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City to suburbs: You're killing us, here

As if you needed another reason to put down suburbanites (like away),

» READ MORE: we're killing the environment

, especially in the age of manmade global warming. You've probably read before that suburban sprawl is an environmental abomination, but the twist is that this article is from a conservative publication, City Journal:

On a pleasant April day in 1844, Henry David Thoreau—the patron saint of American environmentalism—went for a walk along the Concord River in Massachusetts. With a friend, he built a fire in a pine stump near Fair Haven Pond, apparently to cook a chowder. Unfortunately, there hadn't been much rain lately, the fire soon spread to the surrounding grass, and in the end, over 300 acres of prime woodland burned. Thoreau steadily denied any wrongdoing. "I have set fire to the forest, but I have done no wrong therein, and now it is as if the lightning had done it," he later wrote. The other residents of Concord were less forgiving, taking a reasonably dim view of even inadvertent arson. "It is to be hoped that this unfortunate result of sheer carelessness, will be borne in mind by those who may visit the woods in future for recreation," the Concord Freeman opined.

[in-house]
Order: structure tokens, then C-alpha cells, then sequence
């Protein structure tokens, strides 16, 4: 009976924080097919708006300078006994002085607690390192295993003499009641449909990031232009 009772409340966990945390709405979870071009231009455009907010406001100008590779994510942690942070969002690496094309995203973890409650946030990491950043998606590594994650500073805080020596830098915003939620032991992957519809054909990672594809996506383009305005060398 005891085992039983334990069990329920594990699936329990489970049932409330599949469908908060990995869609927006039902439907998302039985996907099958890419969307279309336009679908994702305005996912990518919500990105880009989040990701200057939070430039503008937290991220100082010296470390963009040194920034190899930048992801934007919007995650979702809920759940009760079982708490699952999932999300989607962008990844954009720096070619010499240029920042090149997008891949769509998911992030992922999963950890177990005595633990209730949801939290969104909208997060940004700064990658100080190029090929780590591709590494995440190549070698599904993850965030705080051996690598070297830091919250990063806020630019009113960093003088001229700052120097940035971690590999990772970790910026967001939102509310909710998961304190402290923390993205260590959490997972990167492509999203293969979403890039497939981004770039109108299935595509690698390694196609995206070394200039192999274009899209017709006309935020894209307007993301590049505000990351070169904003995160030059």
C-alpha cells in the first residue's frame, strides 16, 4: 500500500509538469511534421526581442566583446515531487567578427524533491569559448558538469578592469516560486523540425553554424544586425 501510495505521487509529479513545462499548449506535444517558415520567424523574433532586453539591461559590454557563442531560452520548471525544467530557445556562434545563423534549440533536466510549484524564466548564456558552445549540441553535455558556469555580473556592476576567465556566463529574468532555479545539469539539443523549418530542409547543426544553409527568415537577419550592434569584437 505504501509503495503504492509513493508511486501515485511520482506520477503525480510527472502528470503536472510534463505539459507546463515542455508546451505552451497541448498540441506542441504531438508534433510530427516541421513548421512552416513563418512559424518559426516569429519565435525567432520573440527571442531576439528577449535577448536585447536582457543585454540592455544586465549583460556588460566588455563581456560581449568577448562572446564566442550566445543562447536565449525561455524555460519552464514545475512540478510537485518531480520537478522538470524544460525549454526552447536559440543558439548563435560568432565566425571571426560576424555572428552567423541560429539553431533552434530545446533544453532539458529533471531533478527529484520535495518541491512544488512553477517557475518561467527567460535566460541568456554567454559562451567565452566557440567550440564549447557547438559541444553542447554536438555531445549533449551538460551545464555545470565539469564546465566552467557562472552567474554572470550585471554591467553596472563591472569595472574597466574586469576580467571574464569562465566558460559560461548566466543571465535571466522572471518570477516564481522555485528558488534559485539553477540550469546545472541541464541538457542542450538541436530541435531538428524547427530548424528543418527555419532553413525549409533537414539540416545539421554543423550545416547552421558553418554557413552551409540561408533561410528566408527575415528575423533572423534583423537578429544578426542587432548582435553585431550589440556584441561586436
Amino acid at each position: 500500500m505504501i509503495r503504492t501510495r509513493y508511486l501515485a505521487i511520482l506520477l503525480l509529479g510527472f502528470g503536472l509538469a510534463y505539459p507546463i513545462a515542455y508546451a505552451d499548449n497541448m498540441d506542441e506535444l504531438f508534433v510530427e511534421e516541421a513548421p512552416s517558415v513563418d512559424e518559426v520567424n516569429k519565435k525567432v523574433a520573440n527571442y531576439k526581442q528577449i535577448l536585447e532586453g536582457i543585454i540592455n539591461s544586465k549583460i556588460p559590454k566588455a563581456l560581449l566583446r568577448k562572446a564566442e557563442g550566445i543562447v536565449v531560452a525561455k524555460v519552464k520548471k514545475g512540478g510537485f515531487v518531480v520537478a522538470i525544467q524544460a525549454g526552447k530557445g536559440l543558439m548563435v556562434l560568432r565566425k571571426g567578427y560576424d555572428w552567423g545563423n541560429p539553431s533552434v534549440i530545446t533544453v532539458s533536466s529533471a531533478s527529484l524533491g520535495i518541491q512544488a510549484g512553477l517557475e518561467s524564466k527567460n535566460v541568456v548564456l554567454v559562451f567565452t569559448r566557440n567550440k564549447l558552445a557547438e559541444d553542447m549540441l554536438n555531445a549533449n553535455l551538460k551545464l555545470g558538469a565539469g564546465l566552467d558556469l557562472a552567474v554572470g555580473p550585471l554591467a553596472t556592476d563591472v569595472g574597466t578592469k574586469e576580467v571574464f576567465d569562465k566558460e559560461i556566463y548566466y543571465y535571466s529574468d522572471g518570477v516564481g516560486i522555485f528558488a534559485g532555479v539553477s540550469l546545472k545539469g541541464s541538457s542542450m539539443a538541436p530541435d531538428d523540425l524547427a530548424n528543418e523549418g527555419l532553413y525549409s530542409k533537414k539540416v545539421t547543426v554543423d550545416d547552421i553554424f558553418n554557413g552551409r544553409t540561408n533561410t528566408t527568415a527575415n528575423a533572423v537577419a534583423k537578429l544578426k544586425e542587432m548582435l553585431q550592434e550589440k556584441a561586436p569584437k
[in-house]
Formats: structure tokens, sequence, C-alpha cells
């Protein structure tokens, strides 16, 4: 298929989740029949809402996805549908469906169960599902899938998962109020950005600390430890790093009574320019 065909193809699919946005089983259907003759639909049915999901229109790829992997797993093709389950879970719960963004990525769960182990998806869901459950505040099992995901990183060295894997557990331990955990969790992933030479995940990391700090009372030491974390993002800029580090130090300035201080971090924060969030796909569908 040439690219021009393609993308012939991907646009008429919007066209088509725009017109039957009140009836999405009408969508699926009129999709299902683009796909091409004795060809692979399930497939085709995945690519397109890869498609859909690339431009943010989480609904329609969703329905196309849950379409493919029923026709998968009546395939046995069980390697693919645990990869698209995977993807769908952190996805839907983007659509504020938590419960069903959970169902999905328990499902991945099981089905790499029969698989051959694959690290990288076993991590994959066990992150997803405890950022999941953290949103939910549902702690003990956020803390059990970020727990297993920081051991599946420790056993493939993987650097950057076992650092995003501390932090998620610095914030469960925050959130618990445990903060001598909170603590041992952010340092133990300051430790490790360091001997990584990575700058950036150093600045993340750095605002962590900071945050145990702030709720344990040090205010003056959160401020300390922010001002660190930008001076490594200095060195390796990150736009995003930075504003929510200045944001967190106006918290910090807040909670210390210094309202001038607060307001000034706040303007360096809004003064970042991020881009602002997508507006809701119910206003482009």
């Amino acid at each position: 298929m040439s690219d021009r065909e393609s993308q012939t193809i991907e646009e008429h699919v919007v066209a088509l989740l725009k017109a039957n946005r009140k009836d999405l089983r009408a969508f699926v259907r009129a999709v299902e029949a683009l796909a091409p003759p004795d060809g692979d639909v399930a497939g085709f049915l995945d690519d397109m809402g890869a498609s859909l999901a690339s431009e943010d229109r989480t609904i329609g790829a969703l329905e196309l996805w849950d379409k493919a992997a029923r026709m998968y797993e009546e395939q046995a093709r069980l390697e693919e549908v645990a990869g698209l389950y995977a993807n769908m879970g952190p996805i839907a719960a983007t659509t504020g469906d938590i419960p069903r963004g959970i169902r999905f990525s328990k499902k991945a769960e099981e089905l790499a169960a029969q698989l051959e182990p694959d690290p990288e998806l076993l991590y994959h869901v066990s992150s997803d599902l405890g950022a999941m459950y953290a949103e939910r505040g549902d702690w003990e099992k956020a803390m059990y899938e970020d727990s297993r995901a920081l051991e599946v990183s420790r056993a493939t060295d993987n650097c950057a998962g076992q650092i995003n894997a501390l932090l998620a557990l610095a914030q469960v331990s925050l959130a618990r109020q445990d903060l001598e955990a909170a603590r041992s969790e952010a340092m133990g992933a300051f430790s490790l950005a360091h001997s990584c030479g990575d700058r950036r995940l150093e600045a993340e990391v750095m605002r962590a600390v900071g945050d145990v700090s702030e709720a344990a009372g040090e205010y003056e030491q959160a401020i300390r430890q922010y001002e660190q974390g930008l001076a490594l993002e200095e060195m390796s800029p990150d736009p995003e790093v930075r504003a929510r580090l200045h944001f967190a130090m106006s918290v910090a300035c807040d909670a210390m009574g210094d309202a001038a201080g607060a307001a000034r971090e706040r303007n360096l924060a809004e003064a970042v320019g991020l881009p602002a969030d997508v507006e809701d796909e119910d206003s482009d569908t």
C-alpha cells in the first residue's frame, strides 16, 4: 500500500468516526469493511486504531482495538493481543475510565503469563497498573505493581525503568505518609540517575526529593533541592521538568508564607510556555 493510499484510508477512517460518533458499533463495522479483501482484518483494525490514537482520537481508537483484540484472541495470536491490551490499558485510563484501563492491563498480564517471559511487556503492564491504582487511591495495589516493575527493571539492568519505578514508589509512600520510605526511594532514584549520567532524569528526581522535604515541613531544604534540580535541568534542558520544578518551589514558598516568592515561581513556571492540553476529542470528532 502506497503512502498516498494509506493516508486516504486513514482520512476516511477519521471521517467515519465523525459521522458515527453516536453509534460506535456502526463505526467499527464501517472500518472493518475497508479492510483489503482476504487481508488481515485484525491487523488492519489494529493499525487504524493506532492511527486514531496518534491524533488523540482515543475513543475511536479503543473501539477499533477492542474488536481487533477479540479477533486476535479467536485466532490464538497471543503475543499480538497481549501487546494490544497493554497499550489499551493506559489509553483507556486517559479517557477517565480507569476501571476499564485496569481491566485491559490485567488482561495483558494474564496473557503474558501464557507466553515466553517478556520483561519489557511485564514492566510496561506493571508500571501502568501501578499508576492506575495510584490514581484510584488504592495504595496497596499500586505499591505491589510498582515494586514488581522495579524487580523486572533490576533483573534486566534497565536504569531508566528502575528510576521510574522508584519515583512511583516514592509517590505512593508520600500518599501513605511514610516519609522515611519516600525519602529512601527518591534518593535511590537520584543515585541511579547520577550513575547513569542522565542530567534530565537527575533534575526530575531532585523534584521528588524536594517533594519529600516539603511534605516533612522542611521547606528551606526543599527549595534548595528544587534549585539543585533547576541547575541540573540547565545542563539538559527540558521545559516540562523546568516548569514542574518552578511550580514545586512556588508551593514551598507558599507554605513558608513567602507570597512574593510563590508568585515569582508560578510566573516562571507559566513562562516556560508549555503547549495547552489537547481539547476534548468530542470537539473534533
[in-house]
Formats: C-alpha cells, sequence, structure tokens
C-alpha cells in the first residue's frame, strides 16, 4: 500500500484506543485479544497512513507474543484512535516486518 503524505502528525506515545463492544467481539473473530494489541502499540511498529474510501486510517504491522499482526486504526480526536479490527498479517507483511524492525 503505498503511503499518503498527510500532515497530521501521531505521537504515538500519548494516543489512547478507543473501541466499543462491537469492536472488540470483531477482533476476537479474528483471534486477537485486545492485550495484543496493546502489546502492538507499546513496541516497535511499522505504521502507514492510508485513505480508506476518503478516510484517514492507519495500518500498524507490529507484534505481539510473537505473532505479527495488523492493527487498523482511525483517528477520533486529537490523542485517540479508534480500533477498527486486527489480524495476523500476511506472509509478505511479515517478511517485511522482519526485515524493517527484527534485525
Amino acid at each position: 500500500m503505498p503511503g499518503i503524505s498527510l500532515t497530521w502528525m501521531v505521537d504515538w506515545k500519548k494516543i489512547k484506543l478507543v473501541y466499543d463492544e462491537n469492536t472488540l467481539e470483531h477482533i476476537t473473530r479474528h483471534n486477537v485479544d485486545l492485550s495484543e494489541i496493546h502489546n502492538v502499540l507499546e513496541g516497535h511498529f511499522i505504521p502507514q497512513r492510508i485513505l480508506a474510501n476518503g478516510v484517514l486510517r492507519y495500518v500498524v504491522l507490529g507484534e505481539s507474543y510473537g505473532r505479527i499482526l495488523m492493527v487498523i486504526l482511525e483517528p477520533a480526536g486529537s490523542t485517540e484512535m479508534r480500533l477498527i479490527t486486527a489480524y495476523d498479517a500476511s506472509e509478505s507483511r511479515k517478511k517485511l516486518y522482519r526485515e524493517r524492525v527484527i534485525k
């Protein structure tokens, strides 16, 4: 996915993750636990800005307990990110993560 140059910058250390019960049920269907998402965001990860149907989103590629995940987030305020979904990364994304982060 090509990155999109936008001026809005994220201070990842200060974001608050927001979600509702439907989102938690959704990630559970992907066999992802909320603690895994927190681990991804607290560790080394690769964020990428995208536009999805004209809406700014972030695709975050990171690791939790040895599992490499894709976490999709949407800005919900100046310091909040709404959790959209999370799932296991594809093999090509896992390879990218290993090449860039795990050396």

Thoreau's accident illustrates a point that is both paradoxical and generally true: if you want to be good to the environment, stay away from it. Move to high-rise apartments surrounded by plenty of concrete. Americans who settle in leafy, low-density suburbs will leave a significantly deeper carbon footprint, it turns out, than Americans who live cheek by jowl in urban towers. And a second paradox follows from the first. When environmentalists resist new construction in their dense but environmentally friendly cities, they inadvertently ensure that it will take place somewhere else—somewhere with higher carbon emissions. Much local environmentalism, in short, is bad for the environment.

The whole story's a good read -- it finds that Philadelphia is one of the cities with a huge variation between its relatively green central city and its brown suburbs, in part because Philadelphia is a walkable city with one of the more developed (if not so efficiently run) mass transit systems in the country. In terms of current events, I think this is why the stimulus plan was good but could have been better -- there should have been even more dollars for transit and high-speed rail projects (yes, even if one of them might goes through Harry Reid's state...the horror) and an effort to spend road and bridge money on fixing the existing ones, not creating more sprawl.